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South Africa remembers 1960 massacre when police shot dead 69 protesters

South Africa remembers 1960 massacre when police shot dead 69 protesters

South Africa

On Monday, March 21, 1960, after a decision to embark on a peaceful protest to denounce pass laws designed to segregate South Africans, 300 armed policemen opened fire at over 5000 protesters at the Sharpeville police station killing 69 on the spot.

The protest was organised by the African National Congress (ANC) breakaway group, Pan Africanist Congress (PAC) who called on South Africans to leave their passes at home and march peacefully to police stations nationwide to be arrested.

The protest was peaceful at other police stations where no arrests were made; but the Sharpeville Massacre that resulted in 180 injuries changed the face of the apartheid era as subsequent protests erupted and more deaths recorded.

The pass laws were repealed after 26 years in 1986 following series of protests and subsequent ban of both the ANC and PAC parties.

The United Nations in 1966 proclaimed the day as the International Day for the Elimination of Racial Discrimination and South Africa marks the day as Human Rights Day.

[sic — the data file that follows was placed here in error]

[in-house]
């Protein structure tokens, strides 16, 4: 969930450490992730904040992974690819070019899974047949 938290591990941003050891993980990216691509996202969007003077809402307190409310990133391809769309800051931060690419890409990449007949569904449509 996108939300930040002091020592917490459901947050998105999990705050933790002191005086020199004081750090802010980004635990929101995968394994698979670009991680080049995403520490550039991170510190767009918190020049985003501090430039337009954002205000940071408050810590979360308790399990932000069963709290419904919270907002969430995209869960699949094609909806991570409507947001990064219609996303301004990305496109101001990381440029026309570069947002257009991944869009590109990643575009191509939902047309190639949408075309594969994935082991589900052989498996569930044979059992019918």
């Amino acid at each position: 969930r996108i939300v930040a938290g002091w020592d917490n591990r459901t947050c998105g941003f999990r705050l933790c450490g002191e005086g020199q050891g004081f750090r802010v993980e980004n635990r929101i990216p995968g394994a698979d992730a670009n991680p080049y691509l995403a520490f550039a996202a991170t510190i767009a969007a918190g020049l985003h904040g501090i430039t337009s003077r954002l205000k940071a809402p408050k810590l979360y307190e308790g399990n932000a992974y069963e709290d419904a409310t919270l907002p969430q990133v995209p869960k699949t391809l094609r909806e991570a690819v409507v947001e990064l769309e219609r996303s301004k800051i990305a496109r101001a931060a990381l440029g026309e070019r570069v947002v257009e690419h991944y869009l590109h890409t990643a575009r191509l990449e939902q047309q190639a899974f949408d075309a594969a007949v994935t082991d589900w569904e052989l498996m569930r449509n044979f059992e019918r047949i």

On Tuesday March 21, 2017, a free South Africa led by President Jacob Zuma is commemorating the day by honouring anti-apartheid activist and Black Consciousness Movement leader Steve Biko who was murdered 40 years ago at the age of 30.

Wreaths were laid at the Phelindaba Cemetery in Sharpeville, Gauteng where the victims of the massacre were buried, and at the monument next to the police station where they were shot.

It is climaxed with a 2km anti-racism and anti-xenophobia walk from the monument to George Thabe Stadium.

The United Nations is also marking the day under the theme: Racial profiling and incitement to hatred, including in the context of migration.

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